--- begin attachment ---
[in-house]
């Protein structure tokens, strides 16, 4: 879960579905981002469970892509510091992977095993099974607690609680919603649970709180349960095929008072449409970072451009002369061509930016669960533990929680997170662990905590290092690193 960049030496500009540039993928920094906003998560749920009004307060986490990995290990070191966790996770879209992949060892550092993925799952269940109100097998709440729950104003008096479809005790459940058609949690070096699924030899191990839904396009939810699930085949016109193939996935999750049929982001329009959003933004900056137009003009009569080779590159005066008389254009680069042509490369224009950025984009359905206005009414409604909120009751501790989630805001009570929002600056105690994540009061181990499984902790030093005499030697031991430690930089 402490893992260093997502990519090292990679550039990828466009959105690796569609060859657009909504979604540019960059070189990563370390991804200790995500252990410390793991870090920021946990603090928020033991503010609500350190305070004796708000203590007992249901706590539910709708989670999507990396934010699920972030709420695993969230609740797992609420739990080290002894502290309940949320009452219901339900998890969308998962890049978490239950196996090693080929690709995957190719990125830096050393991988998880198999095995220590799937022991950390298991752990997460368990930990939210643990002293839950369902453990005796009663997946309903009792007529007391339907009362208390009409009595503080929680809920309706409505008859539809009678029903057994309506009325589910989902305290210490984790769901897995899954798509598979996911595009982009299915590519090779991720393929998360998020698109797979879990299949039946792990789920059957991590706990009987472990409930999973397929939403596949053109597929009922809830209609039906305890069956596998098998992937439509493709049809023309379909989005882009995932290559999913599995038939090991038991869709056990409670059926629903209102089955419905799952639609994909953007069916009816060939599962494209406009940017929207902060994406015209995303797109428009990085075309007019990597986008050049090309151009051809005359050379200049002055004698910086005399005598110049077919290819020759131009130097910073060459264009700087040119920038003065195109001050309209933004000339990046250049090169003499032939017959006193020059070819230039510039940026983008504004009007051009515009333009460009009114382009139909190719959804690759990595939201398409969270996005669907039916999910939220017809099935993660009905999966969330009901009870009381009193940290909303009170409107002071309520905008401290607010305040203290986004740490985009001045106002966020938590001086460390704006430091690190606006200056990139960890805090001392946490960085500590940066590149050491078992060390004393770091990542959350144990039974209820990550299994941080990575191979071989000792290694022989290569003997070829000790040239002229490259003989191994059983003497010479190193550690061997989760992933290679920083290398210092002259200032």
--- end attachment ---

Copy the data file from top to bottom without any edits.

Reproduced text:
[in-house]
């Protein structure tokens, strides 16, 4: 879960579905981002469970892509510091992977095993099974607690609680919603649970709180349960095929008072449409970072451009002369061509930016669960533990929680997170662990905590290092690193 960049030496500009540039993928920094906003998560749920009004307060986490990995290990070191966790996770879209992949060892550092993925799952269940109100097998709440729950104003008096479809005790459940058609949690070096699924030899191990839904396009939810699930085949016109193939996935999750049929982001329009959003933004900056137009003009009569080779590159005066008389254009680069042509490369224009950025984009359905206005009414409604909120009751501790989630805001009570929002600056105690994540009061181990499984902790030093005499030697031991430690930089 402490893992260093997502990519090292990679550039990828466009959105690796569609060859657009909504979604540019960059070189990563370390991804200790995500252990410390793991870090920021946990603090928020033991503010609500350190305070004796708000203590007992249901706590539910709708989670999507990396934010699920972030709420695993969230609740797992609420739990080290002894502290309940949320009452219901339900998890969308998962890049978490239950196996090693080929690709995957190719990125830096050393991988998880198999095995220590799937022991950390298991752990997460368990930990939210643990002293839950369902453990005796009663997946309903009792007529007391339907009362208390009409009595503080929680809920309706409505008859539809009678029903057994309506009325589910989902305290210490984790769901897995899954798509598979996911595009982009299915590519090779991720393929998360998020698109797979879990299949039946792990789920059957991590706990009987472990409930999973397929939403596949053109597929009922809830209609039906305890069956596998098998992937439509493709049809023309379909989005882009995932290559999913599995038939090991038991869709056990409670059926629903209102089955419905799952639609994909953007069916009816060939599962494209406009940017929207902060994406015209995303797109428009990085075309007019990597986008050049090309151009051809005359050379200049002055004698910086005399005598110049077919290819020759131009130097910073060459264009700087040119920038003065195109001050309209933004000339990046250049090169003499032939017959006193020059070819230039510039940026983008504004009007051009515009333009460009009114382009139909190719959804690759990595939201398409969270996005669907039916999910939220017809099935993660009905999966969330009901009870009381009193940290909303009170409107002071309520905008401290607010305040203290986004740490985009001045106002966020938590001086460390704006430091690190606006200056990139960890805090001392946490960085500590940066590149050491078992060390004393770091990542959350144990039974209820990550299994941080990575191979071989000792290694022989290569003997070829000790040239002229490259003989191994059983003497010479190193550690061997989760992933290679920083290398210092002259200032």